If a special committee is employed, the disclosures related to its process will be open to the same scrutiny as if its establishment was mandated, whether it was formed as a result of corporate law considerations, securities law requirements, and best practices, or as a perceived necessary step to gain shareholder approval in a conflicted transaction.
Where there are conflicts to be addressed, they need to be dealt with at the outset. In HBC, the special committee was established to deal only with the going private transaction and not previously approved divestiture transactions that it turned out were integral to the going private transaction because they provided necessary funding. The OSC commented:
Given that the [previously approved divestiture transactions] were interrelated with Baker’s privatization proposal in that they were intended to be a source of funding, and given that conflicts of interest arose from that fact alone, prudence would dictate that a special committee would be in place to address all of these transactions and their interrelationships at this early stage. We question whether the absence of a special committee at this time compromised the Special Committee’s later effectiveness…
Where a special committee is established, the Board retains general oversight responsibility. However, the Board should normally defer to special committee recommendations. Indeed, in most circumstances, a special committee’s approval should be required for the transaction to proceed. Second-guessing by the Board is inconsistent with the premise behind the use of a special committee as a means to address director conflicts or to enable a subset of the Board to be more fully informed through more intensive engagement than would be possible for the Board as a whole.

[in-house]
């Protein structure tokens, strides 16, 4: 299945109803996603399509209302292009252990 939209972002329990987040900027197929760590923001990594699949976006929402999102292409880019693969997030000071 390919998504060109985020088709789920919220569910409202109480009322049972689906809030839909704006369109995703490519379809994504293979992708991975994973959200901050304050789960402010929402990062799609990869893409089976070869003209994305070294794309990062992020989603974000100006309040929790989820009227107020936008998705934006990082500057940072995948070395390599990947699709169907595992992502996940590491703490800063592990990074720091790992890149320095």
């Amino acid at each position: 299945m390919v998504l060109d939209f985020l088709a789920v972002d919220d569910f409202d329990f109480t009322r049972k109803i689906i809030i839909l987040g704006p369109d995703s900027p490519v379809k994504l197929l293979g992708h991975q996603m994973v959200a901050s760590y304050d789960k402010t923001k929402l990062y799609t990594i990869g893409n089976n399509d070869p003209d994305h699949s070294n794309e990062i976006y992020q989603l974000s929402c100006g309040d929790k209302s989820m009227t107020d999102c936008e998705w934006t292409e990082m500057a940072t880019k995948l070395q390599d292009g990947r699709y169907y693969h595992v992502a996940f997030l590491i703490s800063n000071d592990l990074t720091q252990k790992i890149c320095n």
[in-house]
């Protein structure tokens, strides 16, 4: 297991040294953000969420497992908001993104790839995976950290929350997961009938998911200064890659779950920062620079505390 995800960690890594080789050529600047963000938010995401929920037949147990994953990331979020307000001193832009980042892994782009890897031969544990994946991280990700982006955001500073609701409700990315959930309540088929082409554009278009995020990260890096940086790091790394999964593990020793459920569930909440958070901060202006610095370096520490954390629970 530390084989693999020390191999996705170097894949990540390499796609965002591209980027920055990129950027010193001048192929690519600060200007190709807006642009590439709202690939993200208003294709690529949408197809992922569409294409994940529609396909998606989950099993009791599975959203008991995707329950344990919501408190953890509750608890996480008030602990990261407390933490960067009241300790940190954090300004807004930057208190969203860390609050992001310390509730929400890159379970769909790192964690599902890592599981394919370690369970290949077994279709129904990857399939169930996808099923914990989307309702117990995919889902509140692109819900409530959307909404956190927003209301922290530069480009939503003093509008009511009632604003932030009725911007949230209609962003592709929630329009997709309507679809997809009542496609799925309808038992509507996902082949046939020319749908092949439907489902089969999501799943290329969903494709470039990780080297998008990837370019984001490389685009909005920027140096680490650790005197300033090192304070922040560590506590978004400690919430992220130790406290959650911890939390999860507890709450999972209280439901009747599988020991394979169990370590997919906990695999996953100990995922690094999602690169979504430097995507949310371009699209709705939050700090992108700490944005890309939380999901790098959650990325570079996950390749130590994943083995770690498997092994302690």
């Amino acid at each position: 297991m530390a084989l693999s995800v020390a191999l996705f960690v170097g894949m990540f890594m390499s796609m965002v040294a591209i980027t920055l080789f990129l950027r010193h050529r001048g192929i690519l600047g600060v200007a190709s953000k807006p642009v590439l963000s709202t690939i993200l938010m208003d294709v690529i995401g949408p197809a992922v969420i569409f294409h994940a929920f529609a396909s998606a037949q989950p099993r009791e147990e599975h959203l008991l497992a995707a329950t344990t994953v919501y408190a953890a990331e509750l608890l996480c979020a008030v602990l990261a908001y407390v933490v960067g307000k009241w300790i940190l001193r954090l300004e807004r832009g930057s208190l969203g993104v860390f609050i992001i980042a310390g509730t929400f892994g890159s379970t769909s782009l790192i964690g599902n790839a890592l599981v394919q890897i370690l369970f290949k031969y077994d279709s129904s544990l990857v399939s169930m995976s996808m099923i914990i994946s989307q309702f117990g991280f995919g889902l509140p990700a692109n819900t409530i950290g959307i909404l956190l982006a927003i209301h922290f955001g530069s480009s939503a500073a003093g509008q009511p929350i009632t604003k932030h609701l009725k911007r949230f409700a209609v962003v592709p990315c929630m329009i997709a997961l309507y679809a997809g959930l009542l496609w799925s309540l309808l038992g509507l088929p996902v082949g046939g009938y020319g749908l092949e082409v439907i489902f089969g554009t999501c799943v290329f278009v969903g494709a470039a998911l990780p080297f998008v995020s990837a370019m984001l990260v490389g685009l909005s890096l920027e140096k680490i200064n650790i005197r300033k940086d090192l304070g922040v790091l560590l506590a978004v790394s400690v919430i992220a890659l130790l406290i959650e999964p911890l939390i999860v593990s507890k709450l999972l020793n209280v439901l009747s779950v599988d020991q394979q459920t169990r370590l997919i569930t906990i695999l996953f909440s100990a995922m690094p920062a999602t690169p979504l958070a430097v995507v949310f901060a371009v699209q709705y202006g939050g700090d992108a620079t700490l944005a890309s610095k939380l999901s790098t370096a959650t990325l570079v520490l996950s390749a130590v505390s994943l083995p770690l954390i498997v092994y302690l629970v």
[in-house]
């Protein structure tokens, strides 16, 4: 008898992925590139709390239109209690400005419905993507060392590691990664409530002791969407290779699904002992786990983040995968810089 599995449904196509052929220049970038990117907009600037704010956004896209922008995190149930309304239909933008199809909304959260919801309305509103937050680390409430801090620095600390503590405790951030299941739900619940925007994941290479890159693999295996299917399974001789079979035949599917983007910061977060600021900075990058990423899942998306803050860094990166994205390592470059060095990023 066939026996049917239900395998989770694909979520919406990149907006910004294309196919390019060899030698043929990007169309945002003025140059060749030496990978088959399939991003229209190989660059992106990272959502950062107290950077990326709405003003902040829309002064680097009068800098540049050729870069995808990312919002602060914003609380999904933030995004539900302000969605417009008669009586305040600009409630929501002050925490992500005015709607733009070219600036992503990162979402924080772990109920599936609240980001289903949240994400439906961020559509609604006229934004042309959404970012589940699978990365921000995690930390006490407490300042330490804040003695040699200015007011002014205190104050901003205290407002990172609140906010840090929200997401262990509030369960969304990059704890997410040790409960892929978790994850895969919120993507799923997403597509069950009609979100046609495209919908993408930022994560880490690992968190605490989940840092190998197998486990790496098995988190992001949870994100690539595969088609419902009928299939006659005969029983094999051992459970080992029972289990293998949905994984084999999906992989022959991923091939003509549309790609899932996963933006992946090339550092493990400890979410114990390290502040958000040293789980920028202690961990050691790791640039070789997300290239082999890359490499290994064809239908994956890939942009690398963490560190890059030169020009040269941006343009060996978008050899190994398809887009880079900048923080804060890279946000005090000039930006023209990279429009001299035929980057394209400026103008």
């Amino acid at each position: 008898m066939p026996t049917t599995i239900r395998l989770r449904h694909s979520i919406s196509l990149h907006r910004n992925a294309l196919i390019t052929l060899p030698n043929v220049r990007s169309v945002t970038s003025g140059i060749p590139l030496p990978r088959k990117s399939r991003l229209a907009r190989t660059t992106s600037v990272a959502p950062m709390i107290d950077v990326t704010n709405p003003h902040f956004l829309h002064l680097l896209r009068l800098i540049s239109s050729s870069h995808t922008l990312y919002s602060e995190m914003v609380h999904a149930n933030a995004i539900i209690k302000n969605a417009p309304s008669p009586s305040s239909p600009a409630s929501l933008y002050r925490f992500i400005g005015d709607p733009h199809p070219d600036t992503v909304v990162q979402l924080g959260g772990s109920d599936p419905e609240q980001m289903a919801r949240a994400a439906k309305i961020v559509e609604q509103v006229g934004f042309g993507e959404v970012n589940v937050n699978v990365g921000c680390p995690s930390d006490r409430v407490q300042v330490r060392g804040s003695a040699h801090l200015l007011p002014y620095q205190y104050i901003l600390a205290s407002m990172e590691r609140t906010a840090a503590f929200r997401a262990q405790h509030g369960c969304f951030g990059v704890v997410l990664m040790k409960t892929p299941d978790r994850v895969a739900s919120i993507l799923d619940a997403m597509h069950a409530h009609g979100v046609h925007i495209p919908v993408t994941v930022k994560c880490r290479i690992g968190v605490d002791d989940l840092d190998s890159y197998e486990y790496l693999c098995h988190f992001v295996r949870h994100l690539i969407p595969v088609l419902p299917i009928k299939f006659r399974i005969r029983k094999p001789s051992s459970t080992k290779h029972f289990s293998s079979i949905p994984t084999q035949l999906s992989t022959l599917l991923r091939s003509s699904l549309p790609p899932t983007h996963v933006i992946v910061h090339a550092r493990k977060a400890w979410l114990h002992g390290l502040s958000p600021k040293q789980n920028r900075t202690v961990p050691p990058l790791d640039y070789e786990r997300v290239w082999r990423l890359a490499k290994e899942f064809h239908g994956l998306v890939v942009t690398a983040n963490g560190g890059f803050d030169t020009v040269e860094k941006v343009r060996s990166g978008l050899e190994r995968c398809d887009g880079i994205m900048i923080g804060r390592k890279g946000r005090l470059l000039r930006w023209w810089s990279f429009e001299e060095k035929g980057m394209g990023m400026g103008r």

Adviser conflicts: The Board must satisfy itself, not only that the directors responsible for overseeing the transaction are unconflicted, but that the advice from legal and financial advisers they are receiving and relying on is free from any undue pressure arising from pre-existing relationships or fee structures. Accordingly, the Board must diligence potential conflicts of its financial and legal advisers. Conflicts could arise based on relationships of the advisers with management or other parties to the transaction, or from the structure of adviser fee arrangements. Warren Buffet has commented in this connection on “the many advisers and other professionals who feast on deals” and has cautioned, “Don’t ask the barber whether you need a haircut.”
Fully informed decision making